Recently, Ohio adopted standardized social and emotional learning (SEL), which may seem merely insignificant but represents a small cog in a machine chugging towards a more responsive educational system. Ohio will be joining 13 other states that have articulated social and emotional learning competencies. According to Education Week’s article, “States are Stepping Up to Support Social and Emotional Learning.” While SEL continues to grow and permeate our education system, very few know what it entails and how beneficial it can be for students.
The Collaborative for Academic, Social, Emotional Learning (CASEL) defines social-emotional learning as “the process through which children and adults understand and manage emotions, set and achieve positive goals, feel and show empathy for others, establish and maintain positive relationships, and make responsible decisions.” And while many teachers may teach these lessons in an ancillary fashion—think teachers teaching students to count to ten when they’re upset or asking them how they would feel if someone pulled their hair on the playground—the lessons are neither objective nor quantifiable. Standardizing these lessons grants teachers the opportunity to explicate the importance of identifying emotions and addressing them specifically. It would allow students to practice processing constructive behaviors. For some reason, however, the implementation of SEL seems to polarize local leaders.
The standardization of SEL in Ohio did not pass unanimously. Those in opposition believed that it was a family’s role to teach students these behavior traits and forcing teachers to do it proved that leaders did not believe in the tried and true families structures of their state. However, the problem stretches much further than Ohio’s localized emphasis on family. Pew Social Trends’ research article, “Raising Kids and Running a Household: How Working Parents Share the Load” found that 74% of children have two full-time working parents. 39% of mothers believe they don’t spend enough time with their children. And with the total national average of time parents spend with their children hanging around 1.52 hours a day, it’s not hard to see why. This issue is far more of a pandemic for students’ social skills than it is a reflection of Ohio’s values. Parents work long hours and may not have the time or energy to teach their children the moral, social, or emotional skills necessary to succeed, not only in school but in life. Standardizing emotional learning assists millions of children as the lessons needed for life can be taught in a mandatory school setting rather than by chance.
Parents and family life excluded, social-emotional learning also helps students excel on paper. CASEL participated in a meta-analysis called “The Impact of Enhancing Students’ Social and Emotional Learning: A Meta- Analysis of School Based Student Interactions,” in which they studied the performance of over 270,000 kindergarten through high school students. The study aimed to compare students who received social-emotional learning interventions with regular students. At the end of their research, they discovered that students who received SEL interventions saw an increase in academic performance by 11 percentile points. They also discovered that the students involved in the intervention “showed improved classroom behavior, an increased ability to manage stress and depression, and better attitudes about themselves, others, and school.” These improvements not only benefit the students but also the teachers, as well. If students are not focused on their stress, anger, or frustration, they are not acting out in class. Therefore, teachers spend more time in front of the board and less time disciplining unruly students. What’s more, the study found that students exposed to SEL had a greater commitment to learning and spent more time, on average, doing schoolwork. Once the barrier of emotional stress is moved students have the ability to unlock their full academic potential.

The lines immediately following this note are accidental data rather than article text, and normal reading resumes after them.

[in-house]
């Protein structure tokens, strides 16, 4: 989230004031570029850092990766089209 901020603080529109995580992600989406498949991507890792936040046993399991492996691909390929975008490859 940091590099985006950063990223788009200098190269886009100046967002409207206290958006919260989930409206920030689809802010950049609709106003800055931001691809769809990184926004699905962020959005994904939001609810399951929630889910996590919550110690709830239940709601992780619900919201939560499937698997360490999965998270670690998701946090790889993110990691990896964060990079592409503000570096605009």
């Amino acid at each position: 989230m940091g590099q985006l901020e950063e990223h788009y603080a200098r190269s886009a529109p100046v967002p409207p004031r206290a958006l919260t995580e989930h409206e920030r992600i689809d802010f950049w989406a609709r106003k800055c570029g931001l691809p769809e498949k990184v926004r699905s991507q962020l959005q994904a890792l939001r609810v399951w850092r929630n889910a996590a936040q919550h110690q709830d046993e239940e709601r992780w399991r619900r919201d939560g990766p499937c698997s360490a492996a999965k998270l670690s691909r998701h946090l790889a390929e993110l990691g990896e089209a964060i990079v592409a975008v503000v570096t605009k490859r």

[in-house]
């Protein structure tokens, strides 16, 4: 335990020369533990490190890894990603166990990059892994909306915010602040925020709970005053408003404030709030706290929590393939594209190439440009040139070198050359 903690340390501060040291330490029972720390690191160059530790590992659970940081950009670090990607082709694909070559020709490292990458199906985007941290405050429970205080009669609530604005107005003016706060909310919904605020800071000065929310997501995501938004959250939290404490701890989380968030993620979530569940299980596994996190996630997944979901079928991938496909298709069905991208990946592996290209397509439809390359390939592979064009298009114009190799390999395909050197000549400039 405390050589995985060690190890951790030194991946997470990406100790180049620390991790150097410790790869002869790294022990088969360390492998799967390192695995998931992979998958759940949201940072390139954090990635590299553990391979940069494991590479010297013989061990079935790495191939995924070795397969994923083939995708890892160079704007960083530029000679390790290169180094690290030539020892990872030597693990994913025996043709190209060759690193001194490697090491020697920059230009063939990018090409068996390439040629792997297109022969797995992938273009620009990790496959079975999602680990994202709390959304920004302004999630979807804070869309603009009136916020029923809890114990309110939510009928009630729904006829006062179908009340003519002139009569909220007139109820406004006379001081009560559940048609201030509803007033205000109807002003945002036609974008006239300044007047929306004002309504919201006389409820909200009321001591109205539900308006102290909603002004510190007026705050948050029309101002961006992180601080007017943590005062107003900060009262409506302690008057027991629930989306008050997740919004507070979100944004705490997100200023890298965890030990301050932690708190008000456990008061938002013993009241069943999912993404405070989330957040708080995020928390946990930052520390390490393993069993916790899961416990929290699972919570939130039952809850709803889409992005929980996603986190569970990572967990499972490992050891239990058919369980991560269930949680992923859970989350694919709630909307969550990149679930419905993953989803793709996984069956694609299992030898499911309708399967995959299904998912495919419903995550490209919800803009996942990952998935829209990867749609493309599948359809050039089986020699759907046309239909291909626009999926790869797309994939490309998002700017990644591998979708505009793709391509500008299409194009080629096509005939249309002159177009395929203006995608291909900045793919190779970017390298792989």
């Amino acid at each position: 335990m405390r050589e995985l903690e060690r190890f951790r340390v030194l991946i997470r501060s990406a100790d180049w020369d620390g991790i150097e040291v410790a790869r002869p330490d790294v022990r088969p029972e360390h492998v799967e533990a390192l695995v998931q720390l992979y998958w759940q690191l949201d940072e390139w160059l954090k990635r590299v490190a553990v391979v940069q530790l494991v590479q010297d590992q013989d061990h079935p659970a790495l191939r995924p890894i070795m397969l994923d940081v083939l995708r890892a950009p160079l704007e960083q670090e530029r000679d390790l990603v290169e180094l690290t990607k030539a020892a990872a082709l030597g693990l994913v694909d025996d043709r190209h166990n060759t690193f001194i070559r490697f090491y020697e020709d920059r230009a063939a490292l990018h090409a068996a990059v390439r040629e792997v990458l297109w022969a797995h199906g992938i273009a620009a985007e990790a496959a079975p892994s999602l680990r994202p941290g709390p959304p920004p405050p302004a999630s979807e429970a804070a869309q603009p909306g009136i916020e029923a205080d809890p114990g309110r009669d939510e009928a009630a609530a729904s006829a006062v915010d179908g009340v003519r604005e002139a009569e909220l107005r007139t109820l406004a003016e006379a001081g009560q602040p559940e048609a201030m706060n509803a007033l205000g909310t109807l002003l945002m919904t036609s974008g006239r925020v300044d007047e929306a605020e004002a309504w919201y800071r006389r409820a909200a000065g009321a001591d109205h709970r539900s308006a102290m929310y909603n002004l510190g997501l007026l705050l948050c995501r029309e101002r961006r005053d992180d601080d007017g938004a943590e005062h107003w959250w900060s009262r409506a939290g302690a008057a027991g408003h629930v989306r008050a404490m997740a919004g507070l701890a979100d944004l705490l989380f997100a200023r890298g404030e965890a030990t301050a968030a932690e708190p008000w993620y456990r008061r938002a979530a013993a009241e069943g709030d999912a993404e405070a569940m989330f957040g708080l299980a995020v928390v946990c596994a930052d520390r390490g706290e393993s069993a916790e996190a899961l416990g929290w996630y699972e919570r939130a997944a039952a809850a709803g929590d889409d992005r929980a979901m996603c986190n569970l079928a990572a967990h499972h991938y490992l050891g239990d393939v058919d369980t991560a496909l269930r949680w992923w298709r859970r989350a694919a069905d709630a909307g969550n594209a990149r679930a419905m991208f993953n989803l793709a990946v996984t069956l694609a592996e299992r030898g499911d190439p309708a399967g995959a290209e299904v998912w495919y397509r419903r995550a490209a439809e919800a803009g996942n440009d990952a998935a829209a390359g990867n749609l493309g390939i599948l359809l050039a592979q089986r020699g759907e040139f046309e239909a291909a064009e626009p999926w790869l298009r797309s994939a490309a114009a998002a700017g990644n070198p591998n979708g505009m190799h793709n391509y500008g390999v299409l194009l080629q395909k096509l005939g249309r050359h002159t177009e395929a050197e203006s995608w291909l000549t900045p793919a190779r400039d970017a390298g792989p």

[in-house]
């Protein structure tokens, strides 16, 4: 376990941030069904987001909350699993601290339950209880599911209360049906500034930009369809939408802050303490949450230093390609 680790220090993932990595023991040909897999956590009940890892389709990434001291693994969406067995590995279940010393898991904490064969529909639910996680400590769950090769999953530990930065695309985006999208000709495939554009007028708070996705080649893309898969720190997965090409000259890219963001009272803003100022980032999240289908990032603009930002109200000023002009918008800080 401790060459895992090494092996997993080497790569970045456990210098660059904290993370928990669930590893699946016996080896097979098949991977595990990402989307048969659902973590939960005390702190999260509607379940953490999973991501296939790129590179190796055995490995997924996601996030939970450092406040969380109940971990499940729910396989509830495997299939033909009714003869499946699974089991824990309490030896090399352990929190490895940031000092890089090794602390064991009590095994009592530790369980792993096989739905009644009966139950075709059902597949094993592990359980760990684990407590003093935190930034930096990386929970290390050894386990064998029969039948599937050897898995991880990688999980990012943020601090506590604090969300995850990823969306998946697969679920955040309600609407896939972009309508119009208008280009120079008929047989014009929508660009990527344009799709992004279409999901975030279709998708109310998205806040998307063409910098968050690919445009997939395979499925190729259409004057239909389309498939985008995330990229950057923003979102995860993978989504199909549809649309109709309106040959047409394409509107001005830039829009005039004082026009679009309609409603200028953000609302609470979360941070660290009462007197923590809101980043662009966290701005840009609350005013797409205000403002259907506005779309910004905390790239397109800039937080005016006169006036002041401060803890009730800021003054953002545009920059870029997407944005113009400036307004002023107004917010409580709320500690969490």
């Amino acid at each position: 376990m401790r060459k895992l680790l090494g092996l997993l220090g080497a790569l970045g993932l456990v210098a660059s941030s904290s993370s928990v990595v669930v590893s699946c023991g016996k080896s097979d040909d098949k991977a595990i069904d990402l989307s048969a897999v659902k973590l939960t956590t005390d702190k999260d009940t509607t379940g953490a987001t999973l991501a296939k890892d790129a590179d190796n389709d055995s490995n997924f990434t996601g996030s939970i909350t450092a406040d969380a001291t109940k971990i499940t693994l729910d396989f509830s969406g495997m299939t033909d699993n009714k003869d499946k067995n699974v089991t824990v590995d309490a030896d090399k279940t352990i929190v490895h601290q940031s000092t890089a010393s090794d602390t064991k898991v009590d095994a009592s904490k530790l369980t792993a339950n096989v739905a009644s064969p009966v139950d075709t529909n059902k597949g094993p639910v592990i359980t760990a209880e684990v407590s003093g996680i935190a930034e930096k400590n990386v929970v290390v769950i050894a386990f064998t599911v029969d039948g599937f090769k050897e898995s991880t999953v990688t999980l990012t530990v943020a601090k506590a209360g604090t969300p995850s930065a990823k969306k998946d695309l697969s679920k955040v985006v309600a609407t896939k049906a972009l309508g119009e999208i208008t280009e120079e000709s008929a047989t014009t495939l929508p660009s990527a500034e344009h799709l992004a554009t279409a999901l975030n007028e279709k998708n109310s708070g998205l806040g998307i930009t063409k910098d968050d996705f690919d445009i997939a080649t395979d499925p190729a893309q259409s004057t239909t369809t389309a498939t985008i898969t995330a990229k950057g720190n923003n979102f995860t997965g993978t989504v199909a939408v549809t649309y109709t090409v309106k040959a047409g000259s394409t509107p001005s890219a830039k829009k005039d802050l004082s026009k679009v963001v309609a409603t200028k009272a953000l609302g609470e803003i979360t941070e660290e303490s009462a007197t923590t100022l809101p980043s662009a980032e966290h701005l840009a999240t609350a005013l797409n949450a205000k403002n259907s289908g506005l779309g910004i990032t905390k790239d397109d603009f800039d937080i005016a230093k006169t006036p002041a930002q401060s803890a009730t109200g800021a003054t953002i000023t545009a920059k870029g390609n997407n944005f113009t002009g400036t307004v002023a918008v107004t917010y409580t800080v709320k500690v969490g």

Other studies have found that the positive impacts transcend race, gender, and socio-economic status as well as positive correlations between these skills and GPA. Options for Youth suggests that students feel safe and heard when their teachers foster meaningful relationships with them. They make them feel heard and accountable for their actions leading to better long-term outcomes. SEL students are 10% less likely to have psychological, behavioral or substance abuse problems by the time they reach 25. These results are critical as these issues disproportionately affect low-income, minority students. In other words, the advantages of SEL see no end.
The evidence points to one ideal: social emotional learning can have a blanketed positive effect on students. Whether it is teaching them to reflect on emotions and behaviors or build relationships, this type of learning provides instrumental lessons that bleed understanding into every area of students’ lives. All it takes for improvement on the outside is looking inside.